Dr. Eileen V. Ryan

Magdalena Ridge Observatory 2.4-meter Telescope
Adjunct Professor of Physics
New Mexico Institute of Mining and Technology


  • Research Areas: Observational Studies of Asteroid Families, Experimental Studies of Asteroid Impacts, Numerical Simulations of Impact Fragmentation, Cratering on Asteroidal Surfaces, and Education Initiatives.
  • Other Interests: Astrophotography , Science Fiction, Star Trek, Art, Rock Climbing , Skiing, Scuba Diving.

  • Biography:

    Eileen V. Ryan is currently the Project Scientist and Manager of the Magdalena Ridge Observatory's 2.4-meter Telescope Project. Her initial involvement in this initiativeoccured while she was an Assistant Professor of Physics at New Mexico Highlands University, and Co-Chair of the Physics Department. Previously, she was a Research Scientist affiliated with the Planetary Science Institute in Tucson, Arizona. She completed her Ph.D. dissertation, entitled ``Catastrophic Collisions: Laboratory Impact Experiments, Hydrocode Simulations, and the Scaling Problem'', in Planetary Geophysics at the University of Arizona, Tucson, in 1992. She also has an M.S. degree in Astronomy from New Mexico State University, and a B.A. in Physics from Rutgers University. Her research work involves theoretical studies of collisions and the fragmentation process using a two-dimensional continuum damage numerical hydrocode, modified to include strength effects and the Grady-Kipp fragmentation algorithm. This hydrocode is used to determine how collisional outcome depends on target size, providing a better understanding of impact processes in the solar system (e.g., asteroid collisional evolution, planetary accretion, ring system dynamics, etc.). She has also designed and implemented an experiment program to study impacts and their collisional outcomes under various initial conditions. She has played a major role (principal and co-investigator) in writing proposals and securing funding for the theoretical and experimental programs described above, and has refereed papers on these subjects for Icarus, Nature, the Astronomical Journal, and the Journal of Geophysical Research. She also has experience in image processing and analysis as part of the Galileo Mission Project. She has been involved in the study of the cratered surfaces of asteroids Gaspra and Ida, imaged by the Galileo spacecraft.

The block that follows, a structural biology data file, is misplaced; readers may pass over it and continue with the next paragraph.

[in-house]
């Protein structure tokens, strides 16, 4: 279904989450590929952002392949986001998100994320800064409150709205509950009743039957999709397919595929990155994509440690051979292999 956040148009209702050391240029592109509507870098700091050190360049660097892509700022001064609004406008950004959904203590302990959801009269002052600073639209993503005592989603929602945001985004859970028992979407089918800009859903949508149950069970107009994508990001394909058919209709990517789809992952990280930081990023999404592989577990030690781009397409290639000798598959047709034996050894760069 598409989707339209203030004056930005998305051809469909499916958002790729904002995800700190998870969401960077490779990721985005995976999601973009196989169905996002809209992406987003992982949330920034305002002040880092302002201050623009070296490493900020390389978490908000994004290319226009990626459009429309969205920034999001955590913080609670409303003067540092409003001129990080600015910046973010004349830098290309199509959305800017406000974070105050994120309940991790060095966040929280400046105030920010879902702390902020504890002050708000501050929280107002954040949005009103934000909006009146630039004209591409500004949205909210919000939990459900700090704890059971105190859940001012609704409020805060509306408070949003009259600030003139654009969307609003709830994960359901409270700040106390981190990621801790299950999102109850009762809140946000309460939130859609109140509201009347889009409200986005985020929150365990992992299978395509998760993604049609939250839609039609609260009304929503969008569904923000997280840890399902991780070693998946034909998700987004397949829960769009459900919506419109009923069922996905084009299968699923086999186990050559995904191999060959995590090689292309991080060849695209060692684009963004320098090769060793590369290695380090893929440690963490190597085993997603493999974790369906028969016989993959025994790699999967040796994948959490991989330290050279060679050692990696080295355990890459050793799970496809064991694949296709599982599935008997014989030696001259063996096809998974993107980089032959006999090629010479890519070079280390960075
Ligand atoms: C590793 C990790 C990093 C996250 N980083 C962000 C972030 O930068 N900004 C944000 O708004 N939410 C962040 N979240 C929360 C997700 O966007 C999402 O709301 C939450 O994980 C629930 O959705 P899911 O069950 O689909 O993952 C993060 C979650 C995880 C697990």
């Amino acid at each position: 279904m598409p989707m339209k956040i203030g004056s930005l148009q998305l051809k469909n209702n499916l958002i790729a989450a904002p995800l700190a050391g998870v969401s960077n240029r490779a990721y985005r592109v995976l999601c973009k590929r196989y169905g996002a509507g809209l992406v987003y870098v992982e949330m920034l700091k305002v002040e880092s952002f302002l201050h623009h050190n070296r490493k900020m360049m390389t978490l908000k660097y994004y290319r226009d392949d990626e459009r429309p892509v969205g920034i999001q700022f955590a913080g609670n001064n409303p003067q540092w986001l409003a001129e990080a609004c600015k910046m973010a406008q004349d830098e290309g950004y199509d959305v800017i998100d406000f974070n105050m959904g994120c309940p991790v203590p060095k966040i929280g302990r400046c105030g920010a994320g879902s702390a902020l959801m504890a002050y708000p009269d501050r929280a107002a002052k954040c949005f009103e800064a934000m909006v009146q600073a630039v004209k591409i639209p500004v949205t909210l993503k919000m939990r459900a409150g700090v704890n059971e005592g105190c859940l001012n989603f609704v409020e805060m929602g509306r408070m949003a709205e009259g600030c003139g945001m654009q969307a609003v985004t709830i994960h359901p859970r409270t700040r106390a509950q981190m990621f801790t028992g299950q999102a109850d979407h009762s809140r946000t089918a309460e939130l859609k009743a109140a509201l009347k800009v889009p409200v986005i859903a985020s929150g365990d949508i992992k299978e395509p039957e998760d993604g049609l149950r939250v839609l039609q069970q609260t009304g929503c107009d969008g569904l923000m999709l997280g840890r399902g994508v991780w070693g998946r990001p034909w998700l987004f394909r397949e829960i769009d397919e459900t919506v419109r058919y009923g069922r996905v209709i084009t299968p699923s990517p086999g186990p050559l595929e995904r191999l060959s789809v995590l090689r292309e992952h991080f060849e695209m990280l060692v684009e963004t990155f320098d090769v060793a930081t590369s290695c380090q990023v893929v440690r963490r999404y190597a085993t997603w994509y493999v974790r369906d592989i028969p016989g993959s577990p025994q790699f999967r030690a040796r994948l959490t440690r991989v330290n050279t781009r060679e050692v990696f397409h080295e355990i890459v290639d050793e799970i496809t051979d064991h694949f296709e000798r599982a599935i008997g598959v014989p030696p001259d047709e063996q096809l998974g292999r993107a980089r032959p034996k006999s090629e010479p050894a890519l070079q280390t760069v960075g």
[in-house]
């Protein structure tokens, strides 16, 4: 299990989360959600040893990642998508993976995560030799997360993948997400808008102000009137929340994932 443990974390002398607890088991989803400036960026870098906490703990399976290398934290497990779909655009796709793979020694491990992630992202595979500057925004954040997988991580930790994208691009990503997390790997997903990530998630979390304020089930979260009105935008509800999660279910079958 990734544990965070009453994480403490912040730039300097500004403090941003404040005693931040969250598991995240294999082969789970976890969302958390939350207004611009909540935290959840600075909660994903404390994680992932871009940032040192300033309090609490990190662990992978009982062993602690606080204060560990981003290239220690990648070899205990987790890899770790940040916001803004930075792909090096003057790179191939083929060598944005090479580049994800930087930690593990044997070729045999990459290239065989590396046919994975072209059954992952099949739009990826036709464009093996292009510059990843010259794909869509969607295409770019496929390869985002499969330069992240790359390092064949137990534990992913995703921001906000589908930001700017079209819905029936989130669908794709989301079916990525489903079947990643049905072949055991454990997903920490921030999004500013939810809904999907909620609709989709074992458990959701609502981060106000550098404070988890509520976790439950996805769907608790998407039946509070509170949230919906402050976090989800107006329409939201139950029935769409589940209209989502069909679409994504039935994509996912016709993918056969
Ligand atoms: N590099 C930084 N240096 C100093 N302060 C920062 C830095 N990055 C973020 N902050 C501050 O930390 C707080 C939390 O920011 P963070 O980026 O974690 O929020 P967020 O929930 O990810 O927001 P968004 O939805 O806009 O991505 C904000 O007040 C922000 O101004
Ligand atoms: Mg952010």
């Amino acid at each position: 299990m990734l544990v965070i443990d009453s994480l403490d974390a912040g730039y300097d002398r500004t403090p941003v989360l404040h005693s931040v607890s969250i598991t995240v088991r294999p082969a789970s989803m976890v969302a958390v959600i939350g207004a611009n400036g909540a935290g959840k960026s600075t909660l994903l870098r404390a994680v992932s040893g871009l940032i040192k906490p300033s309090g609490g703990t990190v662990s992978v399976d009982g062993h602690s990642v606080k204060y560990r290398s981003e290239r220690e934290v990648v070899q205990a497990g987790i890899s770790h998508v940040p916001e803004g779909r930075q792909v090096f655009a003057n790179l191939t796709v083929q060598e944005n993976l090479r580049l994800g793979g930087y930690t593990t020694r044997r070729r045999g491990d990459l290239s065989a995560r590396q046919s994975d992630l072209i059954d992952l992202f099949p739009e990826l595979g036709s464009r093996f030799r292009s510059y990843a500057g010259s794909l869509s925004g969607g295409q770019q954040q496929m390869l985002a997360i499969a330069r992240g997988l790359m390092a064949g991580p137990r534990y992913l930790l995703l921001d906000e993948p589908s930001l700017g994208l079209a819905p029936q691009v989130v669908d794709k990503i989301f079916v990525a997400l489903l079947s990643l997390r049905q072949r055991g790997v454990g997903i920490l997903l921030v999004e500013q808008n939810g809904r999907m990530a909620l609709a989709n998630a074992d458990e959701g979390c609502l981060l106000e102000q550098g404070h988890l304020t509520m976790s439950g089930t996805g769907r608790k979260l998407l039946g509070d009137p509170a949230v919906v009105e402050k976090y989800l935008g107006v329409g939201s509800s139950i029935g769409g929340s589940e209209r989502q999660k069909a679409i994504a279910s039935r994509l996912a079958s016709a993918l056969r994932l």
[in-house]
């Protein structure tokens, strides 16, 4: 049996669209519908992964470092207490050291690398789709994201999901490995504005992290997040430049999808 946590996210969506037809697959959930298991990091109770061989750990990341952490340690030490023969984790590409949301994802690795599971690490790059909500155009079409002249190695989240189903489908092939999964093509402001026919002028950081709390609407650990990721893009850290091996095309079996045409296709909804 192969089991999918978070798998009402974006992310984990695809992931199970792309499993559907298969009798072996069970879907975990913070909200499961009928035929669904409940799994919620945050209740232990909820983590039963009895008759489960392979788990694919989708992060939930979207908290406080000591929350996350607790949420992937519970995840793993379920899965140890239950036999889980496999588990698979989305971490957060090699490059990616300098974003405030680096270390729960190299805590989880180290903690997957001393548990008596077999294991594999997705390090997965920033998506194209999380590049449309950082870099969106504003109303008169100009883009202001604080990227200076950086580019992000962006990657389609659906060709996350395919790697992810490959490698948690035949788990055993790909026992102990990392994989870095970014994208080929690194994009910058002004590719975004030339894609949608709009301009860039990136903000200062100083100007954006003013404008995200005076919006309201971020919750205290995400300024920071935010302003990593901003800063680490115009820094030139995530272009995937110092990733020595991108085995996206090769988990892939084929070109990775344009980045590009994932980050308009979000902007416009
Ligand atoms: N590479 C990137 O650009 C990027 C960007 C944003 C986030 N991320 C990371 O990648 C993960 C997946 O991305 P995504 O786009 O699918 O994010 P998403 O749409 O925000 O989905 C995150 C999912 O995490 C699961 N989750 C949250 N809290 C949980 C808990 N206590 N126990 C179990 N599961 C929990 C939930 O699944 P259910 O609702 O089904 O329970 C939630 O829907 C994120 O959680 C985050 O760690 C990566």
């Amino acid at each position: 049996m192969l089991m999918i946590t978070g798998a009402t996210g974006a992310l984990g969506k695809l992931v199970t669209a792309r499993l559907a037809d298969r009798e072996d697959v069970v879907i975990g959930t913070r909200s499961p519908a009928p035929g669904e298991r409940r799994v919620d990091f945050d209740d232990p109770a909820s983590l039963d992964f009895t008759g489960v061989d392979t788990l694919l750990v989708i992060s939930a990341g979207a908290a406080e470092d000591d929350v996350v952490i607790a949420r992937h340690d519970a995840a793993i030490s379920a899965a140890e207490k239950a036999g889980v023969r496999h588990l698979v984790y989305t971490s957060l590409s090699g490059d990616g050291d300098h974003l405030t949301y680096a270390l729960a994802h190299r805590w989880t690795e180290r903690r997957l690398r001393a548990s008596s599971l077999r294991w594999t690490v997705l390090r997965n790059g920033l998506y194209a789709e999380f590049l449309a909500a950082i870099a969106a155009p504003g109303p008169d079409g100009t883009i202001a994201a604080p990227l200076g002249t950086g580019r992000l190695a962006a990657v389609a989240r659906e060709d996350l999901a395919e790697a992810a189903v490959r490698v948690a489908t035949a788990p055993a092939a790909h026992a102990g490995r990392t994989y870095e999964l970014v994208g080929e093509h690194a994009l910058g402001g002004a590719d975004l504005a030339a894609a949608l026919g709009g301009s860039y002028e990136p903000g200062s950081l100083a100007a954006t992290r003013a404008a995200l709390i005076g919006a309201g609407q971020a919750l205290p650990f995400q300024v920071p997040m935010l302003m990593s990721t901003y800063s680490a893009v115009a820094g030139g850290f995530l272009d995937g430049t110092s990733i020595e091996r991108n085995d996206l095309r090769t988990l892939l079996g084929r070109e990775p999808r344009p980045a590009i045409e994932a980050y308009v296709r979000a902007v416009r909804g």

In the education field, she has been a science mentor to undergraduate students from the NASA Space Grant Program for many years, and has sponsored several high school students in a similar outreach program over a four year period. Further, she has been the lead scientist in developing additional outreach programs involving various local middle schools, high schools, and two community colleges, and has consulted for the local Project ASTRO coalition, which pairs teachers with scientist mentors. As part of the Galileo SSI Education and Public Outreach team, she has authored education modules to be used in middle-school classrooms. She also served as the Director of Discovery Park's Gov Aker Observatory in Safford, Az, where she implemented outreach activities and lectures for school curriculum augmentation, working with school children in grades K-14, locally, and on the San Carlos Reservation.

    She is familiar with Unix, VMS, Macintosh, and Windows95/NT computer systems, Fortran programming, and hypertext markup language.

    Curriculum Vitae:

    References :

    Funding History :

    Research Projects:

    Laboratory Impact Experiments

    Numerical Simulations of Impact Fragmentation

    Impact Fragmentation of Kuiper Belt Objects

    5 th Workshop on Catastrophic Disruption in the Solar System  NEW!

    ACM Notes: Ida Spectral Studies

    Comet Hyakutake --VATT 1.8m Observations

    Kuiper Belt Icarus Paper --DRAFT!


    Education Projects:

    Courses Taught at New Mexico Highlands University

    Astronomy Education Lectures: (Gov Aker Observatory)

    High School Supercomputing Internet Project

    Navigating the Solar System (Galileo SSI Outreach)

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